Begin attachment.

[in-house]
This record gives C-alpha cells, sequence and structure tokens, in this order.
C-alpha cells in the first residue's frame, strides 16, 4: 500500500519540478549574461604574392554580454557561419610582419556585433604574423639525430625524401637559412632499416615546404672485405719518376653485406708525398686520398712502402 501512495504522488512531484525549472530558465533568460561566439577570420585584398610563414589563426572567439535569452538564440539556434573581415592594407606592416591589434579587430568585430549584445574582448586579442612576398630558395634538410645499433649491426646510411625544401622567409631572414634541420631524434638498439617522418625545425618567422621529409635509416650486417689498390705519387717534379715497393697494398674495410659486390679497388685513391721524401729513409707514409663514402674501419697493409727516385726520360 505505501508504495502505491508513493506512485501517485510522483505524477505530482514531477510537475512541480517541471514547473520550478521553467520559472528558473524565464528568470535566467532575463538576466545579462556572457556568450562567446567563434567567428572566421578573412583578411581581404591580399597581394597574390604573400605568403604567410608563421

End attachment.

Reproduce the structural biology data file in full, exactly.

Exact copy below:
[in-house]
This record gives C-alpha cells, sequence and structure tokens, in this order.
C-alpha cells in the first residue's frame, strides 16, 4: 500500500519540478549574461604574392554580454557561419610582419556585433604574423639525430625524401637559412632499416615546404672485405719518376653485406708525398686520398712502402 501512495504522488512531484525549472530558465533568460561566439577570420585584398610563414589563426572567439535569452538564440539556434573581415592594407606592416591589434579587430568585430549584445574582448586579442612576398630558395634538410645499433649491426646510411625544401622567409631572414634541420631524434638498439617522418625545425618567422621529409635509416650486417689498390705519387717534379715497393697494398674495410659486390679497388685513391721524401729513409707514409663514402674501419697493409727516385726520360 505505501508504495502505491508513493506512485501517485510522483505524477505530482514531477510537475512541480517541471514547473520550478521553467520559472528558473524565464528568470535566467532575463538576466545579462556572457556568450562567446567563434567567428572566421578573412583578411581581404591580399597581394597574390604573400605568403604567410608563421